Yeah, so I can’t pinpoint one thing, but what I can share is four lessons I learned early in childhood that really set me up to who I am. So quick backstory, my parents were political refugees, I was the anchor, baby. And I fell into entrepreneurship more out of necessity. So I’m in second grade, I come home from school, and my mom opens my bookbag. And there’s just a wad of cash. And she’s like, What is this? And what it was was that I was purchasing for cookies for $1 from the gas station in the morning. And then during lunch, I’d walk around and I Scout to see who had like a healthy packed lunch. And I was selling these cookies for $1 Each or two for five. And that’s when I understood the power of supply and demand. And then teenage girl really want a pair of Nikes, right? And I see 3299 on clearance at Marshall’s. And so I get excited. I go home, I get my report card out. I put it on my poster board, and I pitched my dad as to why he should buy me these shoes.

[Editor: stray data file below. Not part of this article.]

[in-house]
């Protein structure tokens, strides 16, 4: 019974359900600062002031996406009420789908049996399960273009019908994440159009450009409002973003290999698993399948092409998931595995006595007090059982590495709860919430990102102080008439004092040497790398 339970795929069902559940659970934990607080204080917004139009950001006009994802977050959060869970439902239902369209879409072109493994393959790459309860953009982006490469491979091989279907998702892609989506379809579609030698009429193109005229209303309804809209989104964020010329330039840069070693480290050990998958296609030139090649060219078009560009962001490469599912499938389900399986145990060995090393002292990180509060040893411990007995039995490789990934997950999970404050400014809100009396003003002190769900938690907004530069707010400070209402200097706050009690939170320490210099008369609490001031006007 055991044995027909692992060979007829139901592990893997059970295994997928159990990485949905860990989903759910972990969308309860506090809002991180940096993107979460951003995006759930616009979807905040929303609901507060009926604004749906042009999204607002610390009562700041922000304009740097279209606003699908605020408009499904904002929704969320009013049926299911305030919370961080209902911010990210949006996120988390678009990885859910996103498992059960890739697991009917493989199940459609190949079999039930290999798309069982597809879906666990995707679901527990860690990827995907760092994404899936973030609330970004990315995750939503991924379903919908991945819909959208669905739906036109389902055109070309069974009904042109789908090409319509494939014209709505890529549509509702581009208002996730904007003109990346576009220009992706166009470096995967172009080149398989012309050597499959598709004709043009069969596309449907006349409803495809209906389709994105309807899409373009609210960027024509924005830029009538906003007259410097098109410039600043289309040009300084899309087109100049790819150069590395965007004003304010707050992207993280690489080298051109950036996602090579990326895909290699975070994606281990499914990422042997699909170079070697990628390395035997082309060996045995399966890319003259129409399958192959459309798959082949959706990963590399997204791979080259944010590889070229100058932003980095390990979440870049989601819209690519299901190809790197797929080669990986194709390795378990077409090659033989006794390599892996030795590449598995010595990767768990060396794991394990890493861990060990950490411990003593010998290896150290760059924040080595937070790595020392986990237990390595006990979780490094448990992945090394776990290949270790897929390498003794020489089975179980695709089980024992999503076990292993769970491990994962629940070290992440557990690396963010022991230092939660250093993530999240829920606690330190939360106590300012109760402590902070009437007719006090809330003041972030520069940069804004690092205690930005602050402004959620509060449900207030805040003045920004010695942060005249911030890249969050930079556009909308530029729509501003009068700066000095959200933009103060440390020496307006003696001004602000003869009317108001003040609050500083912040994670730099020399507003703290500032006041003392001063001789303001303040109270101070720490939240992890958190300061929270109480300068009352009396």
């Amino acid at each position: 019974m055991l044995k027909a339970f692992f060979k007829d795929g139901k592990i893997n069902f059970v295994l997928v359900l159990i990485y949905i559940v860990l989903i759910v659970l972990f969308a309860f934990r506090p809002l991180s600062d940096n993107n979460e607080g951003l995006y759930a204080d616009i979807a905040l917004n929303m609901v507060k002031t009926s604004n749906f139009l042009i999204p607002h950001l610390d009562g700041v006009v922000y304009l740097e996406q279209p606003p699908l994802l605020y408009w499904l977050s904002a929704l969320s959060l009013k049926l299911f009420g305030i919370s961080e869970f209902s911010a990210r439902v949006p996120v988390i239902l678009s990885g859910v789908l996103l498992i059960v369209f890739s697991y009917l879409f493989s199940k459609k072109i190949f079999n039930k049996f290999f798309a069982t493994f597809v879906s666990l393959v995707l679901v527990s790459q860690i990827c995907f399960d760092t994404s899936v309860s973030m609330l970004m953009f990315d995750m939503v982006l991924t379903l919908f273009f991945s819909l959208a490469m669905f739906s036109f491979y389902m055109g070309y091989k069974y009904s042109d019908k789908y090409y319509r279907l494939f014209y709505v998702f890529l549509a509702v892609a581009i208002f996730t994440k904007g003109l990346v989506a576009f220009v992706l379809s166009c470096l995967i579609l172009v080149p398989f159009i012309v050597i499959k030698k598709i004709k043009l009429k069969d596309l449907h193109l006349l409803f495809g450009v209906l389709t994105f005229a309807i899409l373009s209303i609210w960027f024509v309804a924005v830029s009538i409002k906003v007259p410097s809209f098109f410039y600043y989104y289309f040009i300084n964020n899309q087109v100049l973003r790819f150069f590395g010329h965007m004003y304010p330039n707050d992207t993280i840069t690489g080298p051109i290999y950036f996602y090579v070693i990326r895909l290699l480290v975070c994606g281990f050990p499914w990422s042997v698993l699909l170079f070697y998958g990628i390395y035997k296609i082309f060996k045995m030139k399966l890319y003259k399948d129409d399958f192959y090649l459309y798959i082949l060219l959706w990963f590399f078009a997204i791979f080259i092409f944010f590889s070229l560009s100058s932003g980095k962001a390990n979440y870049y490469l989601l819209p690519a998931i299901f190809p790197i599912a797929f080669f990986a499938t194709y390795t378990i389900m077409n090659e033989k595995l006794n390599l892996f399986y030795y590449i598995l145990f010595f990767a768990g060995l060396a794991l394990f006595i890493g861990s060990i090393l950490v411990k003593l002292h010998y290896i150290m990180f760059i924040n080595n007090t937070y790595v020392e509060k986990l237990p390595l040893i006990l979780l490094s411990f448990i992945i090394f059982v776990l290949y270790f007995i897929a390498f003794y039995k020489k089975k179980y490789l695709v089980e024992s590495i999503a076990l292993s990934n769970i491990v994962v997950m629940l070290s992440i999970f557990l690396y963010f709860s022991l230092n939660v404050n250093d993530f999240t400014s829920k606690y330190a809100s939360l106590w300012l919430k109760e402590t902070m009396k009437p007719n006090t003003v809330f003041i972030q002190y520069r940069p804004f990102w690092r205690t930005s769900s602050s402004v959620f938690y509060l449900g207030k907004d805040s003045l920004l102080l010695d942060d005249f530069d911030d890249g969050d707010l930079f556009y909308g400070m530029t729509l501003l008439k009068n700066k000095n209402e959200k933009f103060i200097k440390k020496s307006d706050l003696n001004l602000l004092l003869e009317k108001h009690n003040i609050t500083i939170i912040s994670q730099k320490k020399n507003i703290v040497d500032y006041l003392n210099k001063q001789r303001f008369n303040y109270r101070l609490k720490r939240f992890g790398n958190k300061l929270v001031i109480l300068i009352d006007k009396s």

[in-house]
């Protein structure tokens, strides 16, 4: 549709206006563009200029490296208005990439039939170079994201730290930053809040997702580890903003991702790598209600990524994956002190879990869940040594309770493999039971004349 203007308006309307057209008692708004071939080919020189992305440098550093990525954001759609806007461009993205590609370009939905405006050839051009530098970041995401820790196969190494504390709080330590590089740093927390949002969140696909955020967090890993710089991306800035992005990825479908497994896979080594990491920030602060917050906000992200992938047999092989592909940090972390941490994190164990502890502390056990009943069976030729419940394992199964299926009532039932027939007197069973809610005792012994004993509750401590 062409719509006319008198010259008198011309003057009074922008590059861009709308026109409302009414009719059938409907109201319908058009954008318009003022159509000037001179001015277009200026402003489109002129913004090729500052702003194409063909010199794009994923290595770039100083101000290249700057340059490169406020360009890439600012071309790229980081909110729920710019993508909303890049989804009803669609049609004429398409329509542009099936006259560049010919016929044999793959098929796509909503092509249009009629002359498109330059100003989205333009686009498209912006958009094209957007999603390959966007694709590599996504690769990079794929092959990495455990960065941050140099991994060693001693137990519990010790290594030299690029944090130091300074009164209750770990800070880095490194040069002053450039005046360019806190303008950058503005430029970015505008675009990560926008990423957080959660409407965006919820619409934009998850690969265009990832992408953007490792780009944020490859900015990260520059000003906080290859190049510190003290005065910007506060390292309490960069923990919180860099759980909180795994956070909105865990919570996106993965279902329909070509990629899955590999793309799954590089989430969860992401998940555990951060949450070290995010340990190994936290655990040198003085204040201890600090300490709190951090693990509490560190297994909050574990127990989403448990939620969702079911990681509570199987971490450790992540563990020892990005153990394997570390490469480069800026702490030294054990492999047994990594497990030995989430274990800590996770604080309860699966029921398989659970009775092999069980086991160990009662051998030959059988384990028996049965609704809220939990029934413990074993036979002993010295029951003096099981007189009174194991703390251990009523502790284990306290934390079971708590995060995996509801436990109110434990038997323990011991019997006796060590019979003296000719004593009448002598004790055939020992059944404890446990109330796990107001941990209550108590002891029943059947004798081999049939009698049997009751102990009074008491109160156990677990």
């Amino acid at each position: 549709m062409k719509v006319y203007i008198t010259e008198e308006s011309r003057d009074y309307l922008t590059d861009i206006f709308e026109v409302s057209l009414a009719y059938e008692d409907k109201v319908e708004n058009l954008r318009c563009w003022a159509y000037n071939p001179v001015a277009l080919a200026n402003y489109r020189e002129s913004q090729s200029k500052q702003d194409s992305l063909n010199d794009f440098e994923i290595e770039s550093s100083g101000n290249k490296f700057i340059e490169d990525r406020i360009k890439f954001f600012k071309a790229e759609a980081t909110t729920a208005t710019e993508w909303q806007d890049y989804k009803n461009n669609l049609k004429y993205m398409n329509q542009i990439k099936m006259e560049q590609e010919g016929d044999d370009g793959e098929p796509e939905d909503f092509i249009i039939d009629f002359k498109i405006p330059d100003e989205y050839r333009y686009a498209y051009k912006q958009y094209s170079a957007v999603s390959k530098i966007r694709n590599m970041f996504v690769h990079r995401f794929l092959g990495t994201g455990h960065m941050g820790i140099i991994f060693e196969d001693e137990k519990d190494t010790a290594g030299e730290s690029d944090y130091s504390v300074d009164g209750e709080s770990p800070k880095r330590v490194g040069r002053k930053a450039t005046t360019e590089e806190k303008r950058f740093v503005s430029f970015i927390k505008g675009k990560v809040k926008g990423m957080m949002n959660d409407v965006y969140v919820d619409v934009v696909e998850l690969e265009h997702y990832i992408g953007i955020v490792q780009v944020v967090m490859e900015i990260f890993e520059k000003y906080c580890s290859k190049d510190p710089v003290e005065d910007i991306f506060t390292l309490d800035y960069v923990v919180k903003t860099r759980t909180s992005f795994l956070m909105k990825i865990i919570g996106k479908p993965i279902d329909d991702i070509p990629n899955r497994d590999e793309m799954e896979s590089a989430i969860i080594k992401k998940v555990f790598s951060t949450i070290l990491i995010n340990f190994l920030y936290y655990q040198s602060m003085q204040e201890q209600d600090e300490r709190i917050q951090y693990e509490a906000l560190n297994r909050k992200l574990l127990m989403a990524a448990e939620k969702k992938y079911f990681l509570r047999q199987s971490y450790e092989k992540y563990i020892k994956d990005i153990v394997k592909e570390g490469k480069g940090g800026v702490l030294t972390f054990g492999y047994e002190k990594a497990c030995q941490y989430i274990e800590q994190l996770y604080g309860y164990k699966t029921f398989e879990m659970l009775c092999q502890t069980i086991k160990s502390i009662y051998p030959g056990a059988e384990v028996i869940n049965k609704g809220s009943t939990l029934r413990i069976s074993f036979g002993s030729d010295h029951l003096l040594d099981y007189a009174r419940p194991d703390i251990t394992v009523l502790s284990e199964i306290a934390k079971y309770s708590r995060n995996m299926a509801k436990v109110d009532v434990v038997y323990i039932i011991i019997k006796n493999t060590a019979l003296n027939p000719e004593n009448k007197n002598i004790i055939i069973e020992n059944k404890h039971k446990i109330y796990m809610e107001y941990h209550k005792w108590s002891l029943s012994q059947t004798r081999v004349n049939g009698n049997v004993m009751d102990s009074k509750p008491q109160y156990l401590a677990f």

Scott D Clary  04:09

99 shoes and Marshalls. Yeah,


Ariana Pareja  04:12

they’re on clearance. You know, I’ll get better grades and PE. Girls won’t tease me. So I’ll concentrate on my work. And he goes, You know what, kid? Okay, get in the car. Let’s go. And that was the moment I understood the power of a good pitch. And so we’re driving and we get to the shopping center. And I look up and I don’t see Marshalls. I don’t see footlocker I see Payless. I don’t know if you have Payless in Canada yet


Scott D Clary  04:45

Payless. Payless is they don’t have like the best of the best of the best. They’re either


Ariana Pareja  04:52